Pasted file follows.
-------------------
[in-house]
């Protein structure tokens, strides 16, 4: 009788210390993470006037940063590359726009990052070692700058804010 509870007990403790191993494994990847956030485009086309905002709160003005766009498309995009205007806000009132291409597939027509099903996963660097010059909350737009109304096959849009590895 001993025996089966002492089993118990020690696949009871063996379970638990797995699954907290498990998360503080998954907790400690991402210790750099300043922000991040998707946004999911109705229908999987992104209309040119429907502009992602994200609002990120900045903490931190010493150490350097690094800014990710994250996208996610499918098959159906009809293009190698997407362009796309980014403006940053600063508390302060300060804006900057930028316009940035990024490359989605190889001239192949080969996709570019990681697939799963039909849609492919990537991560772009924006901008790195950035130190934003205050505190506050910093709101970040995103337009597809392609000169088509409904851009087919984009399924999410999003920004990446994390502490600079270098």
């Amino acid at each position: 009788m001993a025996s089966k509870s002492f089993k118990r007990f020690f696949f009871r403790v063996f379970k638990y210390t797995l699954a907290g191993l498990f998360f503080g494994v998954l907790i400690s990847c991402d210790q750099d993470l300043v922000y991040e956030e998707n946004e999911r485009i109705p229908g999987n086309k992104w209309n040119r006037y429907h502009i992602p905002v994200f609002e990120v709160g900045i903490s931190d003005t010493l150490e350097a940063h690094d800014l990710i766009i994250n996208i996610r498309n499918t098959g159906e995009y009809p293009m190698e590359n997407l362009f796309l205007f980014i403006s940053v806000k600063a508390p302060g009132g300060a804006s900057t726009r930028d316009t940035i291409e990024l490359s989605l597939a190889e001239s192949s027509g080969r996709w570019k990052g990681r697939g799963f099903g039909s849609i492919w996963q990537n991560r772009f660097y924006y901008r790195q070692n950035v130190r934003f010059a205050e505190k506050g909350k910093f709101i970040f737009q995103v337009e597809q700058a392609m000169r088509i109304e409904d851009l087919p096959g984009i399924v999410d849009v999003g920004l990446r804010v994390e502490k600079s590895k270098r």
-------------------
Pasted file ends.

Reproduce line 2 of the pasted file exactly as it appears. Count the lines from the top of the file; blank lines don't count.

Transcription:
């Protein structure tokens, strides 16, 4: 009788210390993470006037940063590359726009990052070692700058804010 509870007990403790191993494994990847956030485009086309905002709160003005766009498309995009205007806000009132291409597939027509099903996963660097010059909350737009109304096959849009590895 001993025996089966002492089993118990020690696949009871063996379970638990797995699954907290498990998360503080998954907790400690991402210790750099300043922000991040998707946004999911109705229908999987992104209309040119429907502009992602994200609002990120900045903490931190010493150490350097690094800014990710994250996208996610499918098959159906009809293009190698997407362009796309980014403006940053600063508390302060300060804006900057930028316009940035990024490359989605190889001239192949080969996709570019990681697939799963039909849609492919990537991560772009924006901008790195950035130190934003205050505190506050910093709101970040995103337009597809392609000169088509409904851009087919984009399924999410999003920004990446994390502490600079270098």